1993Body of EvidenceUli Edel
Army of DarknessSam Raimi
1994TemptationStrathford Hamilton
1995Solomon & ShebaRobert Young
Slave of DreamsRobert Young
RumpelstiltskinMark Jones (I)
AssassinsRichard Donner
1996UnforgettableJohn Dahl
BoundThe Wachowskis
1997BreakdownJonathan Mostow
2000U-571Jonathan Mostow
2001HannibalRidley Scott
2002Red DragonBrett Ratner
2006The Last LegionDoug Lefler
2007Hannibal RisingPeter Webber
Virgin TerritoryDavid Leland


  1. ^ Lane, John Francis (11 November 2010). "Obituary: Dino De Laurentiis". The Guardian. Retrieved 11 November 2010. 
  2. ^ [1]
  3. ^ http://news.google.com/newspapers?id=ClhOAAAAIBAJ&sjid=pBMEAAAAIBAJ&dq=dino%20de%20laurentiis%20studio&pg=6404%2C2504922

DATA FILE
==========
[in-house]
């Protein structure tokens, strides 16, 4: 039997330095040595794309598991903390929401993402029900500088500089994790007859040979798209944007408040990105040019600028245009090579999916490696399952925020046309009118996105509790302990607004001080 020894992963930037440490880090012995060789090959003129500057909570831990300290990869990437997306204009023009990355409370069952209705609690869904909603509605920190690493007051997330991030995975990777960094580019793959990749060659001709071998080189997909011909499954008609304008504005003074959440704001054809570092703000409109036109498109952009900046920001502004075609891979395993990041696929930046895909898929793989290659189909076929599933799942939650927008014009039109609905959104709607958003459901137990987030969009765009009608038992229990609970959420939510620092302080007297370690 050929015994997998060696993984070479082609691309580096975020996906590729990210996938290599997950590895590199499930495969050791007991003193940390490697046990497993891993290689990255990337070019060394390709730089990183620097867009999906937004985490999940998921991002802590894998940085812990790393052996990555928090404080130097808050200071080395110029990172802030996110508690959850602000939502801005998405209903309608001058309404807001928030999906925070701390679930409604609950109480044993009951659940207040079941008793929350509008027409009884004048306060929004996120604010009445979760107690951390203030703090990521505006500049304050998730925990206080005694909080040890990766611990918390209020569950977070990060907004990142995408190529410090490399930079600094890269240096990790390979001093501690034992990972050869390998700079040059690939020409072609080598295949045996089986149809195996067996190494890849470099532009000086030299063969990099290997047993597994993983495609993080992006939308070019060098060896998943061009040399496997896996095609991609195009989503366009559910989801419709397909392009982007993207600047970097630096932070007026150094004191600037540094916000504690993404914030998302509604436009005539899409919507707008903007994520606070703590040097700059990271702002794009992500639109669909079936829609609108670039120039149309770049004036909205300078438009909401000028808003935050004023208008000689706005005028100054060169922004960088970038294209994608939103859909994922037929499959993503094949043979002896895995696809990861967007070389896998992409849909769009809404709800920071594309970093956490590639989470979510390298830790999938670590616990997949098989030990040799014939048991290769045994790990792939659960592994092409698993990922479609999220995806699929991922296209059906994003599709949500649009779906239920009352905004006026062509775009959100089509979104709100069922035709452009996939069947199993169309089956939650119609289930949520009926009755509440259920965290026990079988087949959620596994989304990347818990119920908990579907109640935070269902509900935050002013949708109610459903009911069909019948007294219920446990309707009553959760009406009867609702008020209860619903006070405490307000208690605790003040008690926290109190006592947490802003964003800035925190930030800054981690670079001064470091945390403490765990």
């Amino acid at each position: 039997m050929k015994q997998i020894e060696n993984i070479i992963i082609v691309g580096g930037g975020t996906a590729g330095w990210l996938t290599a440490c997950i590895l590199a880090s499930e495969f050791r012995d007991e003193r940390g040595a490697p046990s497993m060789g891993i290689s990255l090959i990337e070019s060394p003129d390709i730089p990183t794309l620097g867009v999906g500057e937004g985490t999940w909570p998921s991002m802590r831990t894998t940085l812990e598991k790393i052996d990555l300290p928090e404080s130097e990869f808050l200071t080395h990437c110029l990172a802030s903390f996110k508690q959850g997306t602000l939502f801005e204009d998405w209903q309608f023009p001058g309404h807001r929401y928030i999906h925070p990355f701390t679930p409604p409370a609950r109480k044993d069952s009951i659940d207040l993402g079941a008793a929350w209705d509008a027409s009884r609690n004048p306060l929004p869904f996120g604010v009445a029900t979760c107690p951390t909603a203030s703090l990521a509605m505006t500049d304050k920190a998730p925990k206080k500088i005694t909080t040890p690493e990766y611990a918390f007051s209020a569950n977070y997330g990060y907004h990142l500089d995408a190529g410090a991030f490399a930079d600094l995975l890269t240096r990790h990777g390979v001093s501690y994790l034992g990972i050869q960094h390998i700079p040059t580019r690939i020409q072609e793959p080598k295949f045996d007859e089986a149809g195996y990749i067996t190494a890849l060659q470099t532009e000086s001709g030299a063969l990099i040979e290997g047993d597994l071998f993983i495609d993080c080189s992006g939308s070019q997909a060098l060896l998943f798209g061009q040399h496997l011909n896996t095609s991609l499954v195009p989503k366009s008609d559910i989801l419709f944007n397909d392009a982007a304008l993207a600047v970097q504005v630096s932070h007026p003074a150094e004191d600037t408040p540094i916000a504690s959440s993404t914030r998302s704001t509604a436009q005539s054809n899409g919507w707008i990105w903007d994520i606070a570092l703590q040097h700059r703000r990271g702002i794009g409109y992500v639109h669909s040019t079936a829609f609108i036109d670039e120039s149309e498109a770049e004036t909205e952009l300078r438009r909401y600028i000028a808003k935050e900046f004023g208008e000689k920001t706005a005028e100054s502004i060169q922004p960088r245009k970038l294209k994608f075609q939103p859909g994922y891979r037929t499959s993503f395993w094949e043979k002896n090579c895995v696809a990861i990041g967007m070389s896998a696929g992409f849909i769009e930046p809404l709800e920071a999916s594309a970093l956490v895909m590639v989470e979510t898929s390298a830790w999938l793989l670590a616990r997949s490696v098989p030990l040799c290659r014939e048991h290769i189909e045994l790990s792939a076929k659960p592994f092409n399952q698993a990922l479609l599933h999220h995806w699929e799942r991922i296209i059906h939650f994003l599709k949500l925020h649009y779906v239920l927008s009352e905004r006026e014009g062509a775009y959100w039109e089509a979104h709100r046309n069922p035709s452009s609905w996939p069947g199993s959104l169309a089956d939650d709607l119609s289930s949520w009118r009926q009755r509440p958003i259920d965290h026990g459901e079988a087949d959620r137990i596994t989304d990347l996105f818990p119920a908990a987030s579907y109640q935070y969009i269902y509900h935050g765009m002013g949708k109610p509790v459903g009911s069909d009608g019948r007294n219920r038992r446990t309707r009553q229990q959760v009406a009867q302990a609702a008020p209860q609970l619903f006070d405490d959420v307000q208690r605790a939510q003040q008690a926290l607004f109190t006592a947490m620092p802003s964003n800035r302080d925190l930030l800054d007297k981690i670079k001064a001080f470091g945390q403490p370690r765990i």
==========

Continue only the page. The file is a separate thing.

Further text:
4. ^ "lets-do-lunch". Foodandwine.com. February 2002. Retrieved 12 November 2010. 
  5. ^ "Filmmaker Dino De Laurentiis Dies at Age 91". USA Today. 11 November 2010. Retrieved 11 November 2010. 
  6. ^ "Movie Producer Dino de Laurentiis dies". CNN. 11 November 2010. Retrieved 11 November 2010. 
  7. ^ Mondello, Bob (11 November 2010). "Dino De Laurentiis: For Decades, A Big-Picture Guy". NPR. Retrieved 11 November 2010. 
  8. ^ Funeral services for De Laurentiis will be held Monday
  9. ^ Arnold, Laurence (11 November 2010). "Dino De Laurentiis, Producer of Film Spectacles, Dies at 91". Business Week. Retrieved 11 November 2010. 
  10. ^ Reuters (11 November 2010). "Italian film producer Dino De Laurentiis dies". The Globe and Mail. Retrieved 11 November 2010.